What to Do When Parents Blame Teachers
Author: Beth Lueders
Almost every teacher on the planet has encountered parents who think their child’s problems in school are the teacher’s fault. You may be facing that right now with one or more of your students’ parents. Blaming low grades, disruptive behavior, and a disinterest in learning on teachers is a common issue between teachers and parents for students of all ages and grade levels.
Fortunately, there are workable solutions to help all the parties involved improve their communication, and ultimately, help the student grow academically and personally. The following are several ways to explore how to stop the blame game and turn around a student’s learning for the positive.
Understand the bigger picture. Students who paint a false narrative about teachers to their parents do so for a number of reasons. For some students, poor academic grades are at the root of blaming a teacher. Or, sometimes special education students with emotional issues act out with passive-aggressive criticism of teachers. Other students who finger point at the teacher do so because they feel ignored at home and are seeking attention from parents.
Avoid becoming defensive. As challenging as it is to hear grumblings about your job as a teacher, it is imperative to not to display defensive behavior. Instead, be calm and approachable. Ask good questions during parent-teacher discussions and conferences and be an attentive listener. The school administration also will benefit by remaining calm and approachable and keeping an open dialogue with the unhappy parents. The goal is to show the parents that you care and want to solve the problem.
Build trust with the student. One of the best ways to restore open rapport and confidence in each other is to strengthen your relationship. Look for simple ways to encourage and build up the student. Often a smile and a “good job!” goes a long way to turn around a tense relationship.
Strengthen the child’s self-esteem. When a child feels valued and understands his or her worth to others, the student will make better choices and decrease in negative or fault-finding behavior.
Invite the parents to visit the classroom and observe their child in class. Parents often do not know what their child acts like in a school classroom or at recess. Try to keep the parent/parents out of eyesight of the child with no interaction during the observation time. You may need to schedule a few low-key visits so the student can relax and forget the parent/parents are nearby.
Use a team approach. To help with an intervention discussion with parents, include several of the child’s teachers from music, physical education, and other subjects to glean insights about the student’s problems from multiple teachers and classes.
Using data in talking with parents. Sometimes observation data also called soft data and academic data (hard data) is helpful in showing parents how and when their child is making poor decisions or exhibiting inappropriate behavior.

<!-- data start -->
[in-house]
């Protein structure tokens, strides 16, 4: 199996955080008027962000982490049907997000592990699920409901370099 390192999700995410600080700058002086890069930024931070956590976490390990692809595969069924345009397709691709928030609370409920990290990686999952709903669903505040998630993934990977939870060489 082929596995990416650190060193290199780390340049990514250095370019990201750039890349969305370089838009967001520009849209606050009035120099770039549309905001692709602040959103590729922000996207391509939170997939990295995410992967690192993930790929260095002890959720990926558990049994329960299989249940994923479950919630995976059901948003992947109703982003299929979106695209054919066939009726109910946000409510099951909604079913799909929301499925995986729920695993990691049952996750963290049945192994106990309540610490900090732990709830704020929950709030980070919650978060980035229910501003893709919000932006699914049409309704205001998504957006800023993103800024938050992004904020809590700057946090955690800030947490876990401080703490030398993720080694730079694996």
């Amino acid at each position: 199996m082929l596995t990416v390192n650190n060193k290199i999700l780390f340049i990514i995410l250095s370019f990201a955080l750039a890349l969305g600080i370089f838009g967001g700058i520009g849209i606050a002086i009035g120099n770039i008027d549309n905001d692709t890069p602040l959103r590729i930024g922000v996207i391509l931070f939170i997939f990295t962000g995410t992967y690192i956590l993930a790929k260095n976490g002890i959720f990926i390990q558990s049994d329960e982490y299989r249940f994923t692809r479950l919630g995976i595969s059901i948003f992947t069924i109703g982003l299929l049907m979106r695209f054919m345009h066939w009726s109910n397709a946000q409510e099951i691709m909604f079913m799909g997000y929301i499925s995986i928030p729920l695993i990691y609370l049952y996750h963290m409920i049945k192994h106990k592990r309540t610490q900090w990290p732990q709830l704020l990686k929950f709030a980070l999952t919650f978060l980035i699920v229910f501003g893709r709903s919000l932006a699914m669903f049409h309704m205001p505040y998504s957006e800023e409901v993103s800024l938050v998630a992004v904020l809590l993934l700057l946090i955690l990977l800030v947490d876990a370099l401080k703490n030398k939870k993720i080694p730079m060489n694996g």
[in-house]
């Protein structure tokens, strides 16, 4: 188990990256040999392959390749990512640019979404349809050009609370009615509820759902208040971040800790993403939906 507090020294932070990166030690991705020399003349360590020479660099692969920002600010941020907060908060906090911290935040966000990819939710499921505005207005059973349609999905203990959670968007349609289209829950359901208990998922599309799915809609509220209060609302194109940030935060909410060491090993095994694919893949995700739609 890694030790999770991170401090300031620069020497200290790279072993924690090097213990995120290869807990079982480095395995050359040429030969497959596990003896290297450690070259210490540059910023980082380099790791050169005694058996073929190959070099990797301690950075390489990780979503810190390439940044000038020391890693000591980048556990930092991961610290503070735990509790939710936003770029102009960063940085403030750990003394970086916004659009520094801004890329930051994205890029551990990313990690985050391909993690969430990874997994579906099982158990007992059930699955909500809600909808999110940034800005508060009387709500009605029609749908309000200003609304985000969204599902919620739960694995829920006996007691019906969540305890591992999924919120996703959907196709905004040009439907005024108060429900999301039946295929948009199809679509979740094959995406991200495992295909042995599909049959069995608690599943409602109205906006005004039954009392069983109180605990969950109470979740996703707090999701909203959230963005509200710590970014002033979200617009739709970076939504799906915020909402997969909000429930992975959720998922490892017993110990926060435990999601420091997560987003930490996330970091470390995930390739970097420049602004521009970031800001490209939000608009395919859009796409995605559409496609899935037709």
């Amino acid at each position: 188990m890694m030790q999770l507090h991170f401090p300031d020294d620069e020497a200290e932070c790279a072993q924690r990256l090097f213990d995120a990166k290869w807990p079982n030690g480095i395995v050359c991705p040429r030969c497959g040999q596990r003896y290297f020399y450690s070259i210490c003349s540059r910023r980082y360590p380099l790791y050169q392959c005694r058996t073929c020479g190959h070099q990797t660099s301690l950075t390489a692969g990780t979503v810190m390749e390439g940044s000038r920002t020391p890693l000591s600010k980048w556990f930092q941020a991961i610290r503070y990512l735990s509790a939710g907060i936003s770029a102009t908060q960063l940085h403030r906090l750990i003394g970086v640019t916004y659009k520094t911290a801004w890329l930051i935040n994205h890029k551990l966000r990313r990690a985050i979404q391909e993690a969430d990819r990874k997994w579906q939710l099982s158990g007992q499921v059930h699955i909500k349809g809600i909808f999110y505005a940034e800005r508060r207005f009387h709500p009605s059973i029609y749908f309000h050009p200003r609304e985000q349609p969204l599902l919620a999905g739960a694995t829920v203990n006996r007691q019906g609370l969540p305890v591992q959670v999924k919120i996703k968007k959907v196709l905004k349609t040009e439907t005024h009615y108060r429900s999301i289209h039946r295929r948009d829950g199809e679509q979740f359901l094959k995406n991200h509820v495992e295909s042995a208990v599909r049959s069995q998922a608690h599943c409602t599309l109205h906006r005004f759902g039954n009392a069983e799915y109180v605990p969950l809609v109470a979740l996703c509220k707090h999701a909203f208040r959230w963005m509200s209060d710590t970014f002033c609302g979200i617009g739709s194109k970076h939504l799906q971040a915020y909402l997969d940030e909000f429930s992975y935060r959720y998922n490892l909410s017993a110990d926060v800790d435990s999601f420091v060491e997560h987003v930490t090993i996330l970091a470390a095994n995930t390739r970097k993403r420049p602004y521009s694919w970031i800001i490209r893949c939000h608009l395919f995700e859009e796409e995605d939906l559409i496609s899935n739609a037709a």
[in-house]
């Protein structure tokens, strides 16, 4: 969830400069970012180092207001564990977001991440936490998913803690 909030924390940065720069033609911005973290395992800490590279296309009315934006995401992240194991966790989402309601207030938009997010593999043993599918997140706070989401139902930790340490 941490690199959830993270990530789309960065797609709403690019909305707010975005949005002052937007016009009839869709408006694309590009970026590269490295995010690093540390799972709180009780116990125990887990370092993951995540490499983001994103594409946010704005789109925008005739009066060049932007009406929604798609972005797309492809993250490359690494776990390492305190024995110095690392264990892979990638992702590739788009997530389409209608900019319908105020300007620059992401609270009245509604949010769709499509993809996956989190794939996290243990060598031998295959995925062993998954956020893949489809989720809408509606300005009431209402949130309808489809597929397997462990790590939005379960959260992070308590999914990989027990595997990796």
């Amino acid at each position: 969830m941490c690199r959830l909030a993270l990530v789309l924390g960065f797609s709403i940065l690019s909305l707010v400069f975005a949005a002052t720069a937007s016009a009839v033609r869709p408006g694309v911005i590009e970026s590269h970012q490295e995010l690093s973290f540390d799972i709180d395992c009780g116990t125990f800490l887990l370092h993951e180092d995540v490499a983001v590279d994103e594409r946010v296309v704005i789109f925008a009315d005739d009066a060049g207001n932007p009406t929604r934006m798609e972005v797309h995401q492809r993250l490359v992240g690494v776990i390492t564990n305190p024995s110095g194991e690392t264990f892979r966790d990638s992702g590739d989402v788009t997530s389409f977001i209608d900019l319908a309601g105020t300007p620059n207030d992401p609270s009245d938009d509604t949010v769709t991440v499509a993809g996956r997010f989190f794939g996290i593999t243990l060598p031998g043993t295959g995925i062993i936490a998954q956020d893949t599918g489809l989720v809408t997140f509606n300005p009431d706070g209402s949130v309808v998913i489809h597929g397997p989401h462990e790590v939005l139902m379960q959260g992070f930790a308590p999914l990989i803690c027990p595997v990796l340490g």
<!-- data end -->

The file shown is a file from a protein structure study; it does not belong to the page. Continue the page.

Reward the child for telling the truth. It’s important to recognize and applaud positive behavior such as being honest and respectful. Learning to be truthful is a major step in steady character development.
A child counselor or psychologist may be a helpful resource. A mental health professional can counsel a child by asking the right questions and use role playing to get to the problem of manipulating adults in their lives.
Encourage parents to attend parenting classes. If the negative behavior and putting the blame on teachers is not addressed, the child will continue to manipulate adults in their life and not accept responsibility for their actions. These parenting classes can be informal through the school administration, a professional counselor, a church, or other healthy child-raising resource.
Model the character you want students to model. Students need to be taught how to display good character. How are you at demonstrating compassion and kindness? Do you have consistent control of your tongue? How’s your patience? Teaching moral character traits to your students will establish them in healthy interactions with others. Students also benefit from learning social skills that help with problem-solving instead of blaming teachers who represent authority.
Be encouraged. From time to time, you and your teaching may run up against resistance from students and their parents, but together you can change the dialogue. Your positive steps today, can change the trajectory of the student’s behavior and relationships for a lifetime.
About the author: Beth is an award-winning journalist who has crisscrossed nearly 20 countries to document stories about the remarkable lessons learned through resiliency. Her work includes in-depth features on the plight of Chernobyl’s radiation-poisoned children and African villagers. Beth has authored and co-authored several books including, Bend: When Life Dares You to Break. Beth lives in Colorado where she also volunteers with her AKC champion collie for pet therapy visits to schools, hospitals, care facilities and military bases.